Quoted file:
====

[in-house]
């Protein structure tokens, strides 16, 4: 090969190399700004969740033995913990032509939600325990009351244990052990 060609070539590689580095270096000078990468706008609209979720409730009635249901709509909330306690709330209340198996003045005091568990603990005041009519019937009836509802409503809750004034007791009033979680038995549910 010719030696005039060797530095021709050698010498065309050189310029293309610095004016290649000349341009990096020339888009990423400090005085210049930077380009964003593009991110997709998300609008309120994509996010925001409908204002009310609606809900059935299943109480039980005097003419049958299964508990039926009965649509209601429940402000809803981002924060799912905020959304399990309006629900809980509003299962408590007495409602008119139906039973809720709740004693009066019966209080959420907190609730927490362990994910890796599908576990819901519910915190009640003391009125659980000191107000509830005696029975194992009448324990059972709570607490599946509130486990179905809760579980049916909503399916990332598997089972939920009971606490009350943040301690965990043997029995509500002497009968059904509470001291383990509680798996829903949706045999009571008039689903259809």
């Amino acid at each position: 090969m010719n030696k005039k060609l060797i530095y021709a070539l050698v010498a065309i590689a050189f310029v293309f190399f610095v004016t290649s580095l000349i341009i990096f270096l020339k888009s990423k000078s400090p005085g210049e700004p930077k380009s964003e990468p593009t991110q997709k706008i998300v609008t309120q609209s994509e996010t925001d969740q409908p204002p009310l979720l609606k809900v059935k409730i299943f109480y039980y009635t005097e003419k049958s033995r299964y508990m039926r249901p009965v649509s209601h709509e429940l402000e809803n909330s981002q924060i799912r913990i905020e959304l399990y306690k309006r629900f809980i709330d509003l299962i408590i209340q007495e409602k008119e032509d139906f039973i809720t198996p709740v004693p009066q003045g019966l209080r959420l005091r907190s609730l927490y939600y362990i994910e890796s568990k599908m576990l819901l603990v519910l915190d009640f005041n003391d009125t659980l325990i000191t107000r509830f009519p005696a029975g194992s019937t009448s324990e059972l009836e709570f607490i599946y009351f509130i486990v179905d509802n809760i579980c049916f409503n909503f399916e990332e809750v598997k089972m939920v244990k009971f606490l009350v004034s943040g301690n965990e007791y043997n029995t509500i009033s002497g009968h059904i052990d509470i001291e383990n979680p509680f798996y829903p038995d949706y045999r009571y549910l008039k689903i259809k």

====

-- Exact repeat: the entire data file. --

[in-house]
């Protein structure tokens, strides 16, 4: 090969190399700004969740033995913990032509939600325990009351244990052990 060609070539590689580095270096000078990468706008609209979720409730009635249901709509909330306690709330209340198996003045005091568990603990005041009519019937009836509802409503809750004034007791009033979680038995549910 010719030696005039060797530095021709050698010498065309050189310029293309610095004016290649000349341009990096020339888009990423400090005085210049930077380009964003593009991110997709998300609008309120994509996010925001409908204002009310609606809900059935299943109480039980005097003419049958299964508990039926009965649509209601429940402000809803981002924060799912905020959304399990309006629900809980509003299962408590007495409602008119139906039973809720709740004693009066019966209080959420907190609730927490362990994910890796599908576990819901519910915190009640003391009125659980000191107000509830005696029975194992009448324990059972709570607490599946509130486990179905809760579980049916909503399916990332598997089972939920009971606490009350943040301690965990043997029995509500002497009968059904509470001291383990509680798996829903949706045999009571008039689903259809």
């Amino acid at each position: 090969m010719n030696k005039k060609l060797i530095y021709a070539l050698v010498a065309i590689a050189f310029v293309f190399f610095v004016t290649s580095l000349i341009i990096f270096l020339k888009s990423k000078s400090p005085g210049e700004p930077k380009s964003e990468p593009t991110q997709k706008i998300v609008t309120q609209s994509e996010t925001d969740q409908p204002p009310l979720l609606k809900v059935k409730i299943f109480y039980y009635t005097e003419k049958s033995r299964y508990m039926r249901p009965v649509s209601h709509e429940l402000e809803n909330s981002q924060i799912r913990i905020e959304l399990y306690k309006r629900f809980i709330d509003l299962i408590i209340q007495e409602k008119e032509d139906f039973i809720t198996p709740v004693p009066q003045g019966l209080r959420l005091r907190s609730l927490y939600y362990i994910e890796s568990k599908m576990l819901l603990v519910l915190d009640f005041n003391d009125t659980l325990i000191t107000r509830f009519p005696a029975g194992s019937t009448s324990e059972l009836e709570f607490i599946y009351f509130i486990v179905d509802n809760i579980c049916f409503n909503f399916e990332e809750v598997k089972m939920v244990k009971f606490l009350v004034s943040g301690n965990e007791y043997n029995t509500i009033s002497g009968h059904i052990d509470i001291e383990n979680p509680f798996y829903p038995d949706y045999r009571y549910l008039k689903i259809k």